The visitor who makes the rounds of the fort and its grounds gains a lively and vivid picture of the Roman way of life. Within the fortifications, which include defensive walls, rampart walk and four gateways, many original buildings have been reconstructed in stone and timber. The horreum (granary) is now an exhibition room. The praetorium (commander's quarters) houses the Museum Administration Unit as well as the Saalburg Research Institute. The centrally located principia (headquarters building) impresses the visitor with its monumental assembly hall and colonnaded courtyard, around which museum rooms are grouped. In Roman times, these were orderly rooms, offices and armouries. The fabrica is modelled on the workshop buildings in Roman military camps. It is used for exhibits, special events and museum education. The common soldiers lived in the nearby centuriae (barrack blocks).

Archaeological finds, reconstructions, displays and models reveal the lives of the soldiers and the residents of the village outside the gates of the fort. Especially eye-catching are the reconstructed contubernium (barracks room), home to a squad of eight soldiers who lived in close quarters, and the richly decorated triclinium (officer’s dining room).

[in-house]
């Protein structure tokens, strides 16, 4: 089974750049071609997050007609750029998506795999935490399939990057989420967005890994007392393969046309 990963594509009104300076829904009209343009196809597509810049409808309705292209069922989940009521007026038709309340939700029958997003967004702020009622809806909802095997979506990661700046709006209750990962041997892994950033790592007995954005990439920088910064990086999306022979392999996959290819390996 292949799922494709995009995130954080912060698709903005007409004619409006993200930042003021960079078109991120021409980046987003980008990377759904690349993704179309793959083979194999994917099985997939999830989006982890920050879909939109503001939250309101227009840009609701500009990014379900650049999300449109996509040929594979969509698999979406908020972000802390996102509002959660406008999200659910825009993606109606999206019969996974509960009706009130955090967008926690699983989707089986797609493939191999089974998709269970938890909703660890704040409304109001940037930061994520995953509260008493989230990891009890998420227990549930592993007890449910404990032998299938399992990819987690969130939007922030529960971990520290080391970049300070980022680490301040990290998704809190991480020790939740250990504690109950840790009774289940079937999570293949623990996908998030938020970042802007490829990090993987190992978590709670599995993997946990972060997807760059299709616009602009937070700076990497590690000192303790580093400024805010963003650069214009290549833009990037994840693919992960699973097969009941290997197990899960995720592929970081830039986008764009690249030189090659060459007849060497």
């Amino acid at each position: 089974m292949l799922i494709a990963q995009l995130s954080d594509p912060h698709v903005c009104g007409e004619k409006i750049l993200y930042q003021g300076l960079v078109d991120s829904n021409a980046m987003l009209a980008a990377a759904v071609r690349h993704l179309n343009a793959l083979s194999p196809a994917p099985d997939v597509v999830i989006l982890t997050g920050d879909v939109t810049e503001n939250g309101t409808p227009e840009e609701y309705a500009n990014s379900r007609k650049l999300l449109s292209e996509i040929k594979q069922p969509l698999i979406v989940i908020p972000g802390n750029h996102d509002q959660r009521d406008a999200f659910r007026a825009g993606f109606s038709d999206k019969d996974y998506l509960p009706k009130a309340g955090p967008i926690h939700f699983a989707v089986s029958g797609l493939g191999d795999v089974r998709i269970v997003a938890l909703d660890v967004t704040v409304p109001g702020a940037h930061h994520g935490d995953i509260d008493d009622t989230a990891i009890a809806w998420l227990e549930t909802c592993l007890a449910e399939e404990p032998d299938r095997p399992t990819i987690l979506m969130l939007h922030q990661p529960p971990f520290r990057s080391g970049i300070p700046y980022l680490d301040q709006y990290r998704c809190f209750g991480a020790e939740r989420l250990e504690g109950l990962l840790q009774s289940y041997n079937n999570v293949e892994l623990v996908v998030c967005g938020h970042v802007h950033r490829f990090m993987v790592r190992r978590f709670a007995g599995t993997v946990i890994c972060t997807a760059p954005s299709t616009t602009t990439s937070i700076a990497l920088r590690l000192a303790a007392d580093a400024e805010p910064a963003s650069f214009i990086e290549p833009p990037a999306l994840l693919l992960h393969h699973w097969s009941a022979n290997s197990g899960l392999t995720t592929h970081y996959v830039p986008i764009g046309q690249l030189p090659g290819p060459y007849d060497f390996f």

The aedes (regimental shrine) is particularly impressive: it was once the spiritual and religious centre of the fort. In the re-built ovens along the rampart walk, fresh Roman bread is still baked several times a year.

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Address

B456, Bad Homburg, Germany
See all sites in Bad Homburg

Details

Founded: 90-135 AD
Category: Museums in Germany
Historical period: Germanic Tribes (Germany)

Rating

4.5/5 (based on Google user reviews)

User Reviews

Josh D (20 months ago)